Then, Jesus appeared suddenly, walking on the water. The disciples thought it was a ghostly apparition and cried out in fear. He identified himself, entered the boat, and caused the winds to cease. Previously, the disciples saw him calm a great storm, yet this display of authority over natural forces also failed to convince them who he was, “because their hearts were hardened” – (Mark 6:35-52).

SUFFERING MESSIAH.  On the way to Jerusalem, Peter appeared on the verge of grasping his identity. When Jesus asked, “Who do men say that I am,” Peter declared, “You are the Christ!” Then he explained how the “Son of man must suffer many things and be rejected by the elders and the chief priests and the scribes, and be killed, and after three days rise again.” To this, Peter objected vehemently. The notion that the Messiah of Israel would be subjected to suffering and death was unacceptable – (Mark 8:27-38).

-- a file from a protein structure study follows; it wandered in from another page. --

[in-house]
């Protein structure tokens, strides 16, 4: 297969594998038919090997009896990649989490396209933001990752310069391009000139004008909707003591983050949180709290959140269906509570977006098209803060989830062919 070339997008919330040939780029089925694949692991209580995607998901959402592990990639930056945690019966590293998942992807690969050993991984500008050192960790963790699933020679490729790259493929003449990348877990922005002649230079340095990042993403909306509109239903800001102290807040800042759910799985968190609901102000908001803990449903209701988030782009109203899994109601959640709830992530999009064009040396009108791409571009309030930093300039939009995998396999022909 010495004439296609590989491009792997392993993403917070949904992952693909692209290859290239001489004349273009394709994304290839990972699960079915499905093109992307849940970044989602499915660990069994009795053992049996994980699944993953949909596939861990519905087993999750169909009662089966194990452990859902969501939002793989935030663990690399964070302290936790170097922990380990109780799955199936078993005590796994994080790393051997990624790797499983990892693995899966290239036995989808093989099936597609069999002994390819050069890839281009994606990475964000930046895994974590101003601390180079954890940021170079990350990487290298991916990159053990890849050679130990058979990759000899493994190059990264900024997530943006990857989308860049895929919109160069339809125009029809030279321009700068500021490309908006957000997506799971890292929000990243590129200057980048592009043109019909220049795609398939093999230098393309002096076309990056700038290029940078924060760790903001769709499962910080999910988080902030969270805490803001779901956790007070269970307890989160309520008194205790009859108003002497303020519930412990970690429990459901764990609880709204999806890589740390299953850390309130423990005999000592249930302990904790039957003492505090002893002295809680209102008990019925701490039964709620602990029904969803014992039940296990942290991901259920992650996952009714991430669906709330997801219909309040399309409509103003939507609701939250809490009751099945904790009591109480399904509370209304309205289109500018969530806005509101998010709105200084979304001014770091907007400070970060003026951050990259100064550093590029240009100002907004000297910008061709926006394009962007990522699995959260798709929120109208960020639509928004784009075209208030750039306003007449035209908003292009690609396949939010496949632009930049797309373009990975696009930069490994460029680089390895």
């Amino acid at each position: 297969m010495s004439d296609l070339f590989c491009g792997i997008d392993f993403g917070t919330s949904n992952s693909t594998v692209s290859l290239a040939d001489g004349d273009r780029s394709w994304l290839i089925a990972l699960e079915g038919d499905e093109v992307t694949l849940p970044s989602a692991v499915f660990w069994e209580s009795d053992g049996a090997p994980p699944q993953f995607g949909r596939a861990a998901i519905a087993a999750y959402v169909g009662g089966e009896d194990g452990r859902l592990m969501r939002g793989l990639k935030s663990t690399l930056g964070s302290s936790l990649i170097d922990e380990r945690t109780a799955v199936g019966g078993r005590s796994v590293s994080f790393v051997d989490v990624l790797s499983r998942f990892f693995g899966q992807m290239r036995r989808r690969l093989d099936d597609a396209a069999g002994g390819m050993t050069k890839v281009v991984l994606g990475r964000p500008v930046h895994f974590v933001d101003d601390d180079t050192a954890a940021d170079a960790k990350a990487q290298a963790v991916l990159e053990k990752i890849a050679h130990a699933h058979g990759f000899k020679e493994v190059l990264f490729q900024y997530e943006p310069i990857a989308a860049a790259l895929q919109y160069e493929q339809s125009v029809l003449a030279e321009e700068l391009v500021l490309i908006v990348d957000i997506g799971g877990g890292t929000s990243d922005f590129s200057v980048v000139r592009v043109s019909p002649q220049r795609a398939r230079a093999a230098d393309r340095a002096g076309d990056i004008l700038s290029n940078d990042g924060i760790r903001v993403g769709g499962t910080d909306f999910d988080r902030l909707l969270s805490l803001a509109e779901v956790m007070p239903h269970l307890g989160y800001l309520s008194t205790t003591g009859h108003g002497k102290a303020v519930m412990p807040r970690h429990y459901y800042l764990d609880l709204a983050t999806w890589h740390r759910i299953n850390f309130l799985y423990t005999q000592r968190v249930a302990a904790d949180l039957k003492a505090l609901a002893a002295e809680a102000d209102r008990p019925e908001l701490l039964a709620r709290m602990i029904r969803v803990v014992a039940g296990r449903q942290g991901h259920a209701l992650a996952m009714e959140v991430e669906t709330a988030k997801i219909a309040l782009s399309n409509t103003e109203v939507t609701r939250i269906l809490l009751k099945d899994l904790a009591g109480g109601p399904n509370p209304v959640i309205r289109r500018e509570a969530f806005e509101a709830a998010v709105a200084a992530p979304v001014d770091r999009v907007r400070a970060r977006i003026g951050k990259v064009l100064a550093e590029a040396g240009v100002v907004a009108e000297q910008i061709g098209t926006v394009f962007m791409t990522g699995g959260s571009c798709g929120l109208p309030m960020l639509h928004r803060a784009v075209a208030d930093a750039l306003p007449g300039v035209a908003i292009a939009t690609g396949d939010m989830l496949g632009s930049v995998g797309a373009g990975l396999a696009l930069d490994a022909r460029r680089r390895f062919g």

Whatever insight Peter had gained momentarily was lost when he was confronted with the idea of a suffering Messiah. But his messiahship meant exactly that – suffering, rejection, and death. Likewise, Jesus also declared that he must be “delivered up into the hands of men, and they shall kill him; and when he is killed, after three days he shall rise again.” Once more, the disciples did not understand his words and could not reconcile him with their preconceived ideas about who the Messiah was – (Mark 9:31-32).

Again, while “on the way up to Jerusalem,” Jesus explained how he would be “delivered to the chief priests and the scribes, and they shall condemn him to death.” To this, James and John responded by requesting to sit at his side when he came into his kingdom. But he responded:

  • You know not what ye ask. Are you able to drink the cup that I drink, or to be baptized with the baptism that I am baptized with…whoever would become great among you shall be your servant; and whosoever would be first among you shall be slave of all, for the Son of man also came not to be served, but to serve and give his life a ransom for many.” – (Mark 10:32-45).

His disciples are called to self-sacrificial service, not dominion over others or outward glory, a truth that he demonstrated by giving his own life to ransom a great many others from bondage to sin and Satan.